University of Maryland Extension

Yellow nutsedge

(More Lawn Weeds)  (Lawn Control Options)  

Yellow nutsedge
Cyperus esculentusyellow nutsedge

Life cycle

Perennial; Classified as a sedge not technically a grass.

Growth habit 

Leaves shiny, yellow-green, narrow, and grass-like; stems are 3-sided, triangular in cross section.


From small nutlets (tubers) attached to rhizomes/possibly seed.

nutsedge roots and offshoots
Nutsedge spreads by offshoots as well as seed

yellow nutsedge seedhead
Yellow nutsedge seed spike

Conditions that favor growth 

Colonizes wet areas with poor drainage; diverting water or improving drainage can help reduce the weed infestation.


Cultural control: Maintain healthy, dense turf that can compete and prevent weed establishment.
Mechanical control: Digging out or using an appropriate weeding tool to remove the underground 'nutlets' is the primary means of mechanical control of nutsedge. This is a viable option at the beginning of an infestation and on young weeds.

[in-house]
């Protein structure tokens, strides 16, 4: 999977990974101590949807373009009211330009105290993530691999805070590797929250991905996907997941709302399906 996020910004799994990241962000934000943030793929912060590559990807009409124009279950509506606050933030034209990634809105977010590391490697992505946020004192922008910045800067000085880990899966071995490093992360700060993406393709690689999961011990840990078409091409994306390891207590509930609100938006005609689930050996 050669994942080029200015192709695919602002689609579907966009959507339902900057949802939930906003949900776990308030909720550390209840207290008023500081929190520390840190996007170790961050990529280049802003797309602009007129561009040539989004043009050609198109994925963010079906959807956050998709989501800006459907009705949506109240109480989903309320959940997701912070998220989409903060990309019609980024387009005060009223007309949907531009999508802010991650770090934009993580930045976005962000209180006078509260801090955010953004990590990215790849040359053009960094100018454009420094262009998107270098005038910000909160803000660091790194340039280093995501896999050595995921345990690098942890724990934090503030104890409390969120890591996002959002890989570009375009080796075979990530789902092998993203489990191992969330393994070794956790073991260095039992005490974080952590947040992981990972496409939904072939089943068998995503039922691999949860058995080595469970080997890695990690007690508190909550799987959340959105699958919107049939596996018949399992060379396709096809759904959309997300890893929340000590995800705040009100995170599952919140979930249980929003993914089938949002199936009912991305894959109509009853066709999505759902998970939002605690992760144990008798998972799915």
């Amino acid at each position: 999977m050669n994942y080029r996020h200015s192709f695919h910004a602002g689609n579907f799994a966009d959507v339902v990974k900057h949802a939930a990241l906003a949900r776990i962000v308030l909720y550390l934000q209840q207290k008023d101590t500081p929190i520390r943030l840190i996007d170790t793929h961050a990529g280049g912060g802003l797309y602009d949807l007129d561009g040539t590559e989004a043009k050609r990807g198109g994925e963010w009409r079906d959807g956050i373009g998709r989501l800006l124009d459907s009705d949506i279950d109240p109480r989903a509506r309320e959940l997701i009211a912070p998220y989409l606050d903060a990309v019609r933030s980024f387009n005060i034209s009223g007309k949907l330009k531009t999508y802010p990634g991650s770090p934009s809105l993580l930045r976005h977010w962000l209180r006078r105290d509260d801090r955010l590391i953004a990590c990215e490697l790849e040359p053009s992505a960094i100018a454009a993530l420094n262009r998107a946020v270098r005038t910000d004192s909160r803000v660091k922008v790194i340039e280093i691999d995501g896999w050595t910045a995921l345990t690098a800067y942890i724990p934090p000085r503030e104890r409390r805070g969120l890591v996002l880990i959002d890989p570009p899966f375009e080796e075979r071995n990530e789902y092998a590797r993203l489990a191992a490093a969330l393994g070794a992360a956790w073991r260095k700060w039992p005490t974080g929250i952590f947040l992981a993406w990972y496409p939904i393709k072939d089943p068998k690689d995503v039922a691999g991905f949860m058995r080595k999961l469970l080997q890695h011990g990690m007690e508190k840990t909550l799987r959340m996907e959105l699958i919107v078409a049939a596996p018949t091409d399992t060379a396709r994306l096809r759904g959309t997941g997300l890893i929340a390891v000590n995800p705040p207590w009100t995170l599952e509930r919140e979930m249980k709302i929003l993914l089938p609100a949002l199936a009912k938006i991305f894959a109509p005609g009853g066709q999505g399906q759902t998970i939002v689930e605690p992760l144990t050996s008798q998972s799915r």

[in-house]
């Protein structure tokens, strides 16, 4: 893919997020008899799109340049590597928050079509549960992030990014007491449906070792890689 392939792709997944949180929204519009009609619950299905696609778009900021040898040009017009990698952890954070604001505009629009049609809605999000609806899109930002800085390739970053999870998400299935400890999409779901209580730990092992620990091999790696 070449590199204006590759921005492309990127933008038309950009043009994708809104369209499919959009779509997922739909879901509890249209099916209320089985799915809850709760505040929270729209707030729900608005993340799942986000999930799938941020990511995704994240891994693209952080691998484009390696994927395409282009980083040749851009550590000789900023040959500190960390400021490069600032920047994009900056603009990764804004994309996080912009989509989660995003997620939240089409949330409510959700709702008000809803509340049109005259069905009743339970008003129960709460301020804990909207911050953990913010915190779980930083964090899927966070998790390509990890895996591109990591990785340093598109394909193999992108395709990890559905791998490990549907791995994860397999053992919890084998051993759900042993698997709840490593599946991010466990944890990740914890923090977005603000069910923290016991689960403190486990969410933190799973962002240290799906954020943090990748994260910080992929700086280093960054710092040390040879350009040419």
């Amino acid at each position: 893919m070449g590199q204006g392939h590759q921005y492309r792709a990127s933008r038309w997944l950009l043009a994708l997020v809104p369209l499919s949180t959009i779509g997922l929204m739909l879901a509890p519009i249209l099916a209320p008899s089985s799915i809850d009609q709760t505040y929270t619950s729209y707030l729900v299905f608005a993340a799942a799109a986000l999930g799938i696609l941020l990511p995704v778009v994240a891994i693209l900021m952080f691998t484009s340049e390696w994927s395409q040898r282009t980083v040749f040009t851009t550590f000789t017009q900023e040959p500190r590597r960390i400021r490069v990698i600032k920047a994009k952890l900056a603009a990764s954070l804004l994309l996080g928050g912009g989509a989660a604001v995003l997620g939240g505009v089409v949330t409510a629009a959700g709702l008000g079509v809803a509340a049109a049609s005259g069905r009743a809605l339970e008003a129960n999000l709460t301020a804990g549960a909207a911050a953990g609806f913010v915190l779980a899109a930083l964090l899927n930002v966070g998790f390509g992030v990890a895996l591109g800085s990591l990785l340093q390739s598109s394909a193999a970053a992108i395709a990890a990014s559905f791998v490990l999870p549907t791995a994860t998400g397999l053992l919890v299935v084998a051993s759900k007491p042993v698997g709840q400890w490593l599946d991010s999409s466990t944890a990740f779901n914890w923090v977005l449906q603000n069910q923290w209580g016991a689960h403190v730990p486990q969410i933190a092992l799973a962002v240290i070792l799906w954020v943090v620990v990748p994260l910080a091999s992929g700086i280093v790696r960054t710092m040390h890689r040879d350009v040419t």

General chemical control: (lawns) Spot treat the areas that have nutsedge with a liquid, selective herbicide that contains the active ingredient: Common Name: Halosulfuron; Trade Name: Sedgehammer and others or Common Name: Sulfentrazone

Organic control                                                                          

For a glossary of herbicide terms and additional information see: control options   

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